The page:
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Environ Toxicol. 2004 Dec;19(6):571-7.

Physiological and biochemical analyses of microcystin-RR toxicity to the cyanobacterium Synechococcus elongatus.

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Institute of Hydrobiology, The Chinese Academy of Sciences, Wuhan, Hubei 430072, People's Republic of China.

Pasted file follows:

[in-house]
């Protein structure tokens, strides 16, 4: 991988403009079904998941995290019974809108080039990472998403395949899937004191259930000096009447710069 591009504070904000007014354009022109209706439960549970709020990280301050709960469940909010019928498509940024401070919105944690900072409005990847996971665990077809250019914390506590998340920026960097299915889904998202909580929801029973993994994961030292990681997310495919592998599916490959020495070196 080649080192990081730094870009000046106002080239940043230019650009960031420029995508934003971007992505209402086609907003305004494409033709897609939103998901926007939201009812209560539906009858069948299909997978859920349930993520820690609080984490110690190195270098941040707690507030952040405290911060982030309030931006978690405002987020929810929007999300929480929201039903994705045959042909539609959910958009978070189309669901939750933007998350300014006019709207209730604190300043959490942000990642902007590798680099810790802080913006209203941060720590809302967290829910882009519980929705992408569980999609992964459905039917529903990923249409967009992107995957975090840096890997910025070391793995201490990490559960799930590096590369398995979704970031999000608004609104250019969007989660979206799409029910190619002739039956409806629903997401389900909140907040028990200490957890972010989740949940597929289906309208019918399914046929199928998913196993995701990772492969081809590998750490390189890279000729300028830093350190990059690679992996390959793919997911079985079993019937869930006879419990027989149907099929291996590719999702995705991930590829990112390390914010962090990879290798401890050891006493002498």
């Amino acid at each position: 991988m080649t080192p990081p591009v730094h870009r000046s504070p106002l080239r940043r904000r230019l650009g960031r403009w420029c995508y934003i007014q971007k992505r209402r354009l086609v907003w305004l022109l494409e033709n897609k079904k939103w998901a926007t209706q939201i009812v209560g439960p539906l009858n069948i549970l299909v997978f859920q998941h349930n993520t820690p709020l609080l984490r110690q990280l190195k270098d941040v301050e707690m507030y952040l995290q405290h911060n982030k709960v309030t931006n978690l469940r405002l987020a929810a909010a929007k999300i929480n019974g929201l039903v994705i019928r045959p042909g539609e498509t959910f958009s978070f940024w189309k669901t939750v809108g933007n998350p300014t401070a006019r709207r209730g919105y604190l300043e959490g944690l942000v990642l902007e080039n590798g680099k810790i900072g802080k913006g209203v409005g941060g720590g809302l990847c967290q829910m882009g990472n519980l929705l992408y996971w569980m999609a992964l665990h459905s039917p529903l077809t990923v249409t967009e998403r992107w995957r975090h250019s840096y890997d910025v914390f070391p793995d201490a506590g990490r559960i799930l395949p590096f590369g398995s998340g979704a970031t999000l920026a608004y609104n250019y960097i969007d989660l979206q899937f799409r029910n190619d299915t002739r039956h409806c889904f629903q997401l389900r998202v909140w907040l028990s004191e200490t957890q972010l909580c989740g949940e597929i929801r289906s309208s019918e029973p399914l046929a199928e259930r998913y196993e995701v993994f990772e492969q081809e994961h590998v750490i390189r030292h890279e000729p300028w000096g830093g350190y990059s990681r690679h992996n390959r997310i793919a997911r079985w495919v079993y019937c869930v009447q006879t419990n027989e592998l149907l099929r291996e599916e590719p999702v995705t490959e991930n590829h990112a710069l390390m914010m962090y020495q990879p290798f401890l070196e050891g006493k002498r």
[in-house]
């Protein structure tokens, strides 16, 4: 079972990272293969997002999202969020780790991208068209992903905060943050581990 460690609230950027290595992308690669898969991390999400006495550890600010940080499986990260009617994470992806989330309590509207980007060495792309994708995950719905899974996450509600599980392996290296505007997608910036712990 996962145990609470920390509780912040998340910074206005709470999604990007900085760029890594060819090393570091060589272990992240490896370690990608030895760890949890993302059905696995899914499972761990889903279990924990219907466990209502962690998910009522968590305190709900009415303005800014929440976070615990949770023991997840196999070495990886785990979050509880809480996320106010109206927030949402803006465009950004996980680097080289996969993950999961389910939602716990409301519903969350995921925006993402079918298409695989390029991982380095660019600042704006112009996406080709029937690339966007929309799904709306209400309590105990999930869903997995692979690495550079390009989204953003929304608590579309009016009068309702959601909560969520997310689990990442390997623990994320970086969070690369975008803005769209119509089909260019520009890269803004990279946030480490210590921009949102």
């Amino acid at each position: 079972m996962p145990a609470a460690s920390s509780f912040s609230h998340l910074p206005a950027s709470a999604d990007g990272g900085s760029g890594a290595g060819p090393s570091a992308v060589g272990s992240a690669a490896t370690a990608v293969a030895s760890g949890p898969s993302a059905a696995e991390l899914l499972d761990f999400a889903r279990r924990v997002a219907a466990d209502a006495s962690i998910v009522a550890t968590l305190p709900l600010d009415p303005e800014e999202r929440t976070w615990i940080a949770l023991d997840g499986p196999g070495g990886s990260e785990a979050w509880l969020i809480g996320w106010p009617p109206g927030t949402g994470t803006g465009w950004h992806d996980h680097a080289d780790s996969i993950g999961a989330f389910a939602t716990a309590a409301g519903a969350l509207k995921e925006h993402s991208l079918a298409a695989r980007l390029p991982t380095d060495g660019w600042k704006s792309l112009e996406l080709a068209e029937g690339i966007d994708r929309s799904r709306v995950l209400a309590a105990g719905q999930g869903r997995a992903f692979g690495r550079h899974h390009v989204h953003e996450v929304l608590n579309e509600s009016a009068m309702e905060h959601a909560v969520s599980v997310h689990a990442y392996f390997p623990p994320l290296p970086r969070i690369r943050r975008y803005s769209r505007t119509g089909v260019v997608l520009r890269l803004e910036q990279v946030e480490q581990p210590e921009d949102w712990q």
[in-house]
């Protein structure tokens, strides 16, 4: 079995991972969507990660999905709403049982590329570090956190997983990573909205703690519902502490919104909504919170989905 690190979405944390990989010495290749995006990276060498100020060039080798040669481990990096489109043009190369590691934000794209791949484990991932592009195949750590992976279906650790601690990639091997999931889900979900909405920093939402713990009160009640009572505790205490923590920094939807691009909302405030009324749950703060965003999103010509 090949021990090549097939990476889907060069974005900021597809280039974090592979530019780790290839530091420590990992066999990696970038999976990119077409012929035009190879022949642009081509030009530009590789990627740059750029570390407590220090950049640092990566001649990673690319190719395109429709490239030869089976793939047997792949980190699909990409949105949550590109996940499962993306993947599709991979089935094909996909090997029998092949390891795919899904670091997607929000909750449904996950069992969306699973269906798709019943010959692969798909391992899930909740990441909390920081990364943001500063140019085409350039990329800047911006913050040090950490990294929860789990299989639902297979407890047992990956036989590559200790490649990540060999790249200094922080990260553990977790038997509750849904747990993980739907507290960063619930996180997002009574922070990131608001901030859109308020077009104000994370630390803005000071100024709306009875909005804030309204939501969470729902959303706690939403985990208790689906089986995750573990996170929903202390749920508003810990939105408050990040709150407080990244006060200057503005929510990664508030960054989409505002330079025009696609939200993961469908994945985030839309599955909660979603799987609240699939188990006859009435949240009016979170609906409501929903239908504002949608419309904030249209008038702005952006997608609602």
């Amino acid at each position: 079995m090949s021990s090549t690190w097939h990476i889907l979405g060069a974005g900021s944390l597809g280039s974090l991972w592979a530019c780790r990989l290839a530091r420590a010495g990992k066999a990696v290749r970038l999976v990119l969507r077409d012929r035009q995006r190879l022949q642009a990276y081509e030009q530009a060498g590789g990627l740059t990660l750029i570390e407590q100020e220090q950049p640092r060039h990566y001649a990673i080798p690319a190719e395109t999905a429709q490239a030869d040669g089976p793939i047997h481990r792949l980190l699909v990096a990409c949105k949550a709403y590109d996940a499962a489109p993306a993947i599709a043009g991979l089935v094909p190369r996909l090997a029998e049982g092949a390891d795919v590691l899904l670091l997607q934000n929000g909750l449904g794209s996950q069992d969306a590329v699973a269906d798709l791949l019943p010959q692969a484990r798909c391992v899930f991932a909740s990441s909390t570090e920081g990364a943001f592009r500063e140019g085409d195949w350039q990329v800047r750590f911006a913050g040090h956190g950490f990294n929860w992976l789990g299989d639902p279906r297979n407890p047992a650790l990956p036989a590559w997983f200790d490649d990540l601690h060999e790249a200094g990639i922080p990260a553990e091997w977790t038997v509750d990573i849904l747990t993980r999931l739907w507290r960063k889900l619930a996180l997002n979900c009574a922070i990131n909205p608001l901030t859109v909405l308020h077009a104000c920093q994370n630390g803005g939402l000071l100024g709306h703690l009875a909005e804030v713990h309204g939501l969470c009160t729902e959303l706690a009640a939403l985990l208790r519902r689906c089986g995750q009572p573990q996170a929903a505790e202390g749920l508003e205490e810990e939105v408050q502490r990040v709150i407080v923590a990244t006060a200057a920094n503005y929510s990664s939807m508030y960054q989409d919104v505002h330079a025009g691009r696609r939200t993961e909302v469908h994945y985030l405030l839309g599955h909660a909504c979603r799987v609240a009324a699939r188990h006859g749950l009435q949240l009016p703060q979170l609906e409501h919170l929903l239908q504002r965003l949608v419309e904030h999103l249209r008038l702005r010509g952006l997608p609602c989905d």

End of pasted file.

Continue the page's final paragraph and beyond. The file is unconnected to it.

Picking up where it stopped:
Freshwater Microcystis may form dense blooms in eutrophic lakes. It is known to produce a family of related cyclic hepatopeptides (microcystins, MC) that constitute a threat to aquatic ecosystems. Most toxicological studies of microcystins have focused on aquatic animals and plants, with few examining the possible effects of microcystins on phytoplankton. In this study we chose the unicellular Synechococcus elongatus (one of the most studied and geographically most widely distributed cyanobacteria in the picoplankton) as the test material and investigated the biological parameters: growth, pigment (chlorophyll-a, phycocyanin), photosynthetic activity, nitrate reductase activity, and protein and carbohydrate content. The results revealed that microcystin-RR concentrations above 100 microg x L(-1) significantly inhibited the growth of Synechococcus elongatus. In addition, a change in color of the toxin-treated algae (chlorosis) was observed in the experiments. Furthermore, MC-RR markedly inhibited the synthesis of the pigments chlorophyll-a and phycocyanin. A drastic reduction in photochemical efficiency of PSII (F(v)/F(m)) was found after a 96-h incubation. Changes in protein and carbohydrate concentrations and in nitrate reductase activity also were observed during the exposure period. This study aimed to evaluate the mechanisms of microcystin toxicity on a cyanobacterium, according to the physiological and biochemical responses of Synechococcus elongatus to different doses of microcystin-RR. The ecological role of microcystins as an allelopathic substance also is discussed in the article.

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